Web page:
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Oregon's Medical Pot Gets High Ratings

Herb Fellow

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David Verstoppen is worried.

The 52-year-old licensed marijuana grower has just left a private smoking area at the sixth annual Oregon Medical Cannabis Awards. But it's not the smoke, which wafts around the entrance to the Ambridge Event Center on Saturday afternoon, that's making him feel a little anxious.

It's the competition. Verstoppen traveled 300 miles to Portland from Long Creek in Grant County to be here. In the past two years, his entries have taken top honors. This year, three of his medical marijuana strains -- nicknamed "Medicine Man," "Medicine Woman" and "Purple Erkel" -- are among 28 entries vying for recognition.

"I'm not used to all the people, the fame of it, almost," Verstoppen says, smiling beneath his gray moustache and offering a tense shrug. "I'm always nervous at this event."

For the past month, 28 judges -- all medical marijuana cardholders -- have been sampling entries from Verstoppen and 12 other licensed Oregon growers. Judges rate each strain of marijuana, on a scale of 1 to 10, in six categories: appearance, aroma, smoothness, taste, potency and "medicinal effect," or how well it soothes what ails them.

("I finished the last of them this morning on my way up here," said 53-year-old Larry Macdonald of Dallas with a chuckle.)

The awards began in 2002, four years after state voters legalized medical marijuana. As of October, 14,831 Oregonians were medical marijuana cardholders and 7,178 growers, called caregivers, were approved to supply them.

And though cannabis advocates have plenty of things to worry about right now -- in particular, a ballot initiative from former state legislator Kevin Mannix that would dismantle the state's medical marijuana program -- the mood Saturday was light.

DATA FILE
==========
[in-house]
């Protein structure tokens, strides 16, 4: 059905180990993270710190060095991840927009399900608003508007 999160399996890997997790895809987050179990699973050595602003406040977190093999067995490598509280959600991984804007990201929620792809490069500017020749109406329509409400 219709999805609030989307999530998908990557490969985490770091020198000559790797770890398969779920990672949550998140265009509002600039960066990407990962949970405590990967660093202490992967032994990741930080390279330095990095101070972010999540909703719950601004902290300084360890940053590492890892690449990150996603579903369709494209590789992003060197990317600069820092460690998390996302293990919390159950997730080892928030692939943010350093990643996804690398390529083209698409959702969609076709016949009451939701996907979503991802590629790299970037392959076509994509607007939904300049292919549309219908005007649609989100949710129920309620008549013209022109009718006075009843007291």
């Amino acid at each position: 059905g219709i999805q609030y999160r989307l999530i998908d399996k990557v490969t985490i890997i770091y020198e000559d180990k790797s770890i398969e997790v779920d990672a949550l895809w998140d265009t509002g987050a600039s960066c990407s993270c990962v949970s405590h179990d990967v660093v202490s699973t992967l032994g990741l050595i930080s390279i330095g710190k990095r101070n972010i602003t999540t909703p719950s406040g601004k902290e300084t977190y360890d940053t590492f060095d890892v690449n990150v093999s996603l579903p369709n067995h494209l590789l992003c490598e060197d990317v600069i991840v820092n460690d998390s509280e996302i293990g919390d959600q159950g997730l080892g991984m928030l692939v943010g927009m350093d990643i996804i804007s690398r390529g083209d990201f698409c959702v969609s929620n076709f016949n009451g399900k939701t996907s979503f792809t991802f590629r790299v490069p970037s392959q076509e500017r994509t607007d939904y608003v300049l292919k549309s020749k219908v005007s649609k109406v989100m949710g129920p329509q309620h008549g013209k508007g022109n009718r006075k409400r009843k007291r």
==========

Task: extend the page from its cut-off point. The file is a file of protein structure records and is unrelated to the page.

Volunteer models strutted in hemp sweatshirts and wedding dresses, while a Vietnam vet from Cornelius sold quilted "pot holders" with marijuana leaf designs. ("You can flip them over when your parents come over," he explained.)

Baking trays bore a rainbow of chocolate truffles with undisclosed ingredients and flavors labeled raspberry, almond and "kid-friendly." Shoppers posed for pictures with a four-foot bong.

Guests breezed in and out of a smoking room. Oregon's medicinal marijuana law forbids smoking the drug in public view. Windows onto the smoking courtyard were covered with paper, and the room was off-limits to everyone but medical marijuana cardholders.

Despite his fears, Verstoppen again took first place when the winners were announced. Second place went to Peter Stark of Eagle Point, and third place was given to D. Paul Stanford of Portland. Overall, how did this year's crop measure up?

"It was consistently consistent, moderate to very good," said Macdonald, who was judging for his fifth time.

"There were no bad ones," he mused. "There were no 10s. Lots of nines."

The event's organizers -- leaders of the advocacy group Oregon NORML -- were quick to tout the contest's contributions to medical research. But some people came for the spectacle.

"They always had the Cannabis Cup in Amsterdam. I thought it was cool that Portland had its own version of it." said Dan Buchman, a 46-year-old landscaper and caregiver from Molalla. "It's a lot cheaper coming here than going to Amsterdam."

Source: The Oregonian
Copyright: 2007 The Oregonian
Contact: Jessica Bruder: 503-294-5915; jessicabruder@news.oregonian.com
Website: OregonLive.com: Everything Oregon
 
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